FREIGHT, GATEWAYS AND MEGA-URBAN REGIONS: THE LOGISTICAL INTEGRATION OF THE BOSTWASH CORRIDOR1
The geography of freight transportation evolves at various scales, but it is increasingly acknowledged that freight flows occurring at the local level are a result of global and regional economic processes. Internationally, distribution networks have expanded, namely through the division of production, manufacturing and consumption. This has been accompanied by a growth of the quantity of freight being shipped as well as by a complication of supply and distribution chains. Most of the geography of freight at this scale is derived from strategic considerations where issues such as production and subcontracting planning and the choice of hubs and routes are considered for implementing global supply chains. Locally, many activities concerned with freight distribution have been modified with new transport terminals and distribution centres in response to growing consumption as well as from the imperatives of fragmented supply chains. From their traditional location around central areas with prevalent port and rail linkages, transport terminals and distribution centres have shifted to peripheral locations where road and airport linkages are more prevalent. The geography of freight at this scale is mainly derived from operational considerations aimed at servicing the requirements of local distribution with well-known strategies such as just-in-time and door-to-door. This paper is concerned about the intermediate, or regional, scale of freight transportation with a specific emphasis on one of the largest urban region in the world; the Boston–Washington corridor (Bostwash). Transport corridors and urban regions represent the geographical scale of freight distribution where global and local distribution systems interact. They are the dominant spheres of production and consumption of freight distribution. Conceptual and empirical evidence to analyse the relationships between the geography of transport terminals, regional freight distribution and urban corridors is provided.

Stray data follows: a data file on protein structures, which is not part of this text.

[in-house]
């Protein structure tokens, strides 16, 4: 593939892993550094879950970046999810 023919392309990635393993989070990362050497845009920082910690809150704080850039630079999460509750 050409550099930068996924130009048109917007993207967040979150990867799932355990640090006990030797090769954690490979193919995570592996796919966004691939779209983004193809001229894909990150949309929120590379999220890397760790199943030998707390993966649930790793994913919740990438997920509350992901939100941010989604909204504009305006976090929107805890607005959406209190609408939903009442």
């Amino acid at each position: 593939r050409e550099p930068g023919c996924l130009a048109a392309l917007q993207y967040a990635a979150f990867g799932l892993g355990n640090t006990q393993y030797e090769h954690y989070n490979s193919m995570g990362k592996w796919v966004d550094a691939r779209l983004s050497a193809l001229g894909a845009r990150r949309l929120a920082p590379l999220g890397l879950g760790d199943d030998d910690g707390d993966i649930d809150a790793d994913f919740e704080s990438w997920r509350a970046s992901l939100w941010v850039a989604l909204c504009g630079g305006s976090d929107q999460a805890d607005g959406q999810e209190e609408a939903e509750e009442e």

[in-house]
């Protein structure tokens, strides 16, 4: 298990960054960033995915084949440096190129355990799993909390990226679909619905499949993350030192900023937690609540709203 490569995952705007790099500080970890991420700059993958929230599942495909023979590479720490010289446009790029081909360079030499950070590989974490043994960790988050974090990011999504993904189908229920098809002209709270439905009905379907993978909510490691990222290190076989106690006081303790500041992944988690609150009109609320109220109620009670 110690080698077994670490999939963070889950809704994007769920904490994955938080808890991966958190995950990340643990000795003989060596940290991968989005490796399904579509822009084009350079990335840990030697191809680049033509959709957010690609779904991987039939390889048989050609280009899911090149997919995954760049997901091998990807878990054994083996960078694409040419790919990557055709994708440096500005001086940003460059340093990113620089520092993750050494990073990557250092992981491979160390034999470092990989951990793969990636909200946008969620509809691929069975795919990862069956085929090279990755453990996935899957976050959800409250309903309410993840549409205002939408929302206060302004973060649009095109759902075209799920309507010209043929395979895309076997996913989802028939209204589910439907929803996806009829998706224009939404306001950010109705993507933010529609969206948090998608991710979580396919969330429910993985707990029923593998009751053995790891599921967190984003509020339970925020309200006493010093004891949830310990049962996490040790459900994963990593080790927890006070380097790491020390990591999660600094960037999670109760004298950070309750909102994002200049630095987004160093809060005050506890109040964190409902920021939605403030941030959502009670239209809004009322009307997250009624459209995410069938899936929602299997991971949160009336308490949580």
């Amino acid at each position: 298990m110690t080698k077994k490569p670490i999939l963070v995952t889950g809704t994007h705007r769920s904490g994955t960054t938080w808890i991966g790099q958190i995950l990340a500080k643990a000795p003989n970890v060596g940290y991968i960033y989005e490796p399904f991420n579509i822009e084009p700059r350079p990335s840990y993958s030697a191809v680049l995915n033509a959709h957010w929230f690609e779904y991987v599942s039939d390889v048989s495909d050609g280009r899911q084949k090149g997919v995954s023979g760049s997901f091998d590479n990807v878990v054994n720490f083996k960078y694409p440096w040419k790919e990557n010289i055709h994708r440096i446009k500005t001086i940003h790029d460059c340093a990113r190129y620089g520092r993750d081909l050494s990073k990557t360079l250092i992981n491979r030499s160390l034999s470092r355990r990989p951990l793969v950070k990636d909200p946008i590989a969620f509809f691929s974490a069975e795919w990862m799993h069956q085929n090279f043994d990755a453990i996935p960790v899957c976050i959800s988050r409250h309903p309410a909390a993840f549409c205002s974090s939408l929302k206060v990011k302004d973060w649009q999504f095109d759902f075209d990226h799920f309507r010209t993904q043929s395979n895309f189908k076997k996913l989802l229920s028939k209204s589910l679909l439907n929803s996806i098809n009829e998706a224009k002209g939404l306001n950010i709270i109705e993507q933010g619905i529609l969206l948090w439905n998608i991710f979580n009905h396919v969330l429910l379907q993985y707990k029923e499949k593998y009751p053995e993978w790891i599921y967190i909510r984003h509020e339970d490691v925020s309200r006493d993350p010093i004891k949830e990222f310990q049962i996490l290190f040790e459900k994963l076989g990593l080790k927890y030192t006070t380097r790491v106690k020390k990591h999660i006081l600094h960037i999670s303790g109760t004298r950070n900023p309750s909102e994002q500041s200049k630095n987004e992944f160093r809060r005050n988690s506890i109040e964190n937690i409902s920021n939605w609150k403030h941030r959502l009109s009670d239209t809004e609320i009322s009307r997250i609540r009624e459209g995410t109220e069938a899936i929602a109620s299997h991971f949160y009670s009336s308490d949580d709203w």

Document Type: Research Article
Affiliations: Department of Economics & Geography, Hofstra University, Hempstead, New York 11549, USA., Email: Jean-paul.Rodrigue@Hofstra.edu
Publication date: 2004-04-01